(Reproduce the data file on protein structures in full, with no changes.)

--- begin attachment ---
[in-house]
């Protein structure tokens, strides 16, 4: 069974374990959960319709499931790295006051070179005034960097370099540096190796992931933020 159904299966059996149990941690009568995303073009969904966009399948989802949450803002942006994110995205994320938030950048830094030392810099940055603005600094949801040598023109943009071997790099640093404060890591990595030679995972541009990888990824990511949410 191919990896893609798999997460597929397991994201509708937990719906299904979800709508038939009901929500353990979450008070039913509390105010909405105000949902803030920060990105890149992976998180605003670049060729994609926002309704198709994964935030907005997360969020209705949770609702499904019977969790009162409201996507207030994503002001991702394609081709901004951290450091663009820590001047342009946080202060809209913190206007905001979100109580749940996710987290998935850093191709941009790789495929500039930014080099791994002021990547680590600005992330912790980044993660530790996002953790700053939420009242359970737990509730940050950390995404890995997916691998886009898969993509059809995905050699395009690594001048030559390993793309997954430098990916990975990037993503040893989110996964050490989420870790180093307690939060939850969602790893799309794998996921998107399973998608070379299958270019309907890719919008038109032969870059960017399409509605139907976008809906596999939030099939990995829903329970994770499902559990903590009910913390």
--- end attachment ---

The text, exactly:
[in-house]
């Protein structure tokens, strides 16, 4: 069974374990959960319709499931790295006051070179005034960097370099540096190796992931933020 159904299966059996149990941690009568995303073009969904966009399948989802949450803002942006994110995205994320938030950048830094030392810099940055603005600094949801040598023109943009071997790099640093404060890591990595030679995972541009990888990824990511949410 191919990896893609798999997460597929397991994201509708937990719906299904979800709508038939009901929500353990979450008070039913509390105010909405105000949902803030920060990105890149992976998180605003670049060729994609926002309704198709994964935030907005997360969020209705949770609702499904019977969790009162409201996507207030994503002001991702394609081709901004951290450091663009820590001047342009946080202060809209913190206007905001979100109580749940996710987290998935850093191709941009790789495929500039930014080099791994002021990547680590600005992330912790980044993660530790996002953790700053939420009242359970737990509730940050950390995404890995997916691998886009898969993509059809995905050699395009690594001048030559390993793309997954430098990916990975990037993503040893989110996964050490989420870790180093307690939060939850969602790893799309794998996921998107399973998608070379299958270019309907890719919008038109032969870059960017399409509605139907976008809906596999939030099939990995829903329970994770499902559990903590009910913390």